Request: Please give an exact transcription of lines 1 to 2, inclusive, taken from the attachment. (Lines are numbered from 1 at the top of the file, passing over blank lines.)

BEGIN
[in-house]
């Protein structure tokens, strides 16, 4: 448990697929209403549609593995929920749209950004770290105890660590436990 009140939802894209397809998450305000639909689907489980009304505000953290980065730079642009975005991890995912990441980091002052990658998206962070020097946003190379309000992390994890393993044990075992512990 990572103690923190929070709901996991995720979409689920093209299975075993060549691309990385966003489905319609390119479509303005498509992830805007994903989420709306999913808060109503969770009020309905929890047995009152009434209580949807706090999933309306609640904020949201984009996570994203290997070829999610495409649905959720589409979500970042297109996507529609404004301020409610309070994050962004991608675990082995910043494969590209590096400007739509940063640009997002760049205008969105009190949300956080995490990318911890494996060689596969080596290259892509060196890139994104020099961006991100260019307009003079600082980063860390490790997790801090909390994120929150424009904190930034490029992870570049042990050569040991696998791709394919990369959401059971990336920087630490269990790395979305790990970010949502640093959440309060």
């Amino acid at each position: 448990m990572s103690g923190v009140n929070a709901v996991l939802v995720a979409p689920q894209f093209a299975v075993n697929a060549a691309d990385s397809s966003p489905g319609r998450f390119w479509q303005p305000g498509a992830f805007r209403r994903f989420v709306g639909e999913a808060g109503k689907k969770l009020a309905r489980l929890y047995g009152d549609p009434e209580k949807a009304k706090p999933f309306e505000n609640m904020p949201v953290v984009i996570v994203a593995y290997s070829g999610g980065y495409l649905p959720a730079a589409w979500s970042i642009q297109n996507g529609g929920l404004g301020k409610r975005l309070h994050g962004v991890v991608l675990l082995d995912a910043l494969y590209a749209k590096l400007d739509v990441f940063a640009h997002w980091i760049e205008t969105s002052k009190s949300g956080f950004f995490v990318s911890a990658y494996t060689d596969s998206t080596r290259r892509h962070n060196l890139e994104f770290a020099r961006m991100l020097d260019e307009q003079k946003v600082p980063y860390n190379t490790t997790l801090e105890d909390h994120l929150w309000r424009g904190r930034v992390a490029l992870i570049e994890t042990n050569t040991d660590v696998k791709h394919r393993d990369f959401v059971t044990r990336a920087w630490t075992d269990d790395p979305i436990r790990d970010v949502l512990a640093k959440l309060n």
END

[in-house]
């Protein structure tokens, strides 16, 4: 448990697929209403549609593995929920749209950004770290105890660590436990 009140939802894209397809998450305000639909689907489980009304505000953290980065730079642009975005991890995912990441980091002052990658998206962070020097946003190379309000992390994890393993044990075992512990 990572103690923190929070709901996991995720979409689920093209299975075993060549691309990385966003489905319609390119479509303005498509992830805007994903989420709306999913808060109503969770009020309905929890047995009152009434209580949807706090999933309306609640904020949201984009996570994203290997070829999610495409649905959720589409979500970042297109996507529609404004301020409610309070994050962004991608675990082995910043494969590209590096400007739509940063640009997002760049205008969105009190949300956080995490990318911890494996060689596969080596290259892509060196890139994104020099961006991100260019307009003079600082980063860390490790997790801090909390994120929150424009904190930034490029992870570049042990050569040991696998791709394919990369959401059971990336920087630490269990790395979305790990970010949502640093959440309060």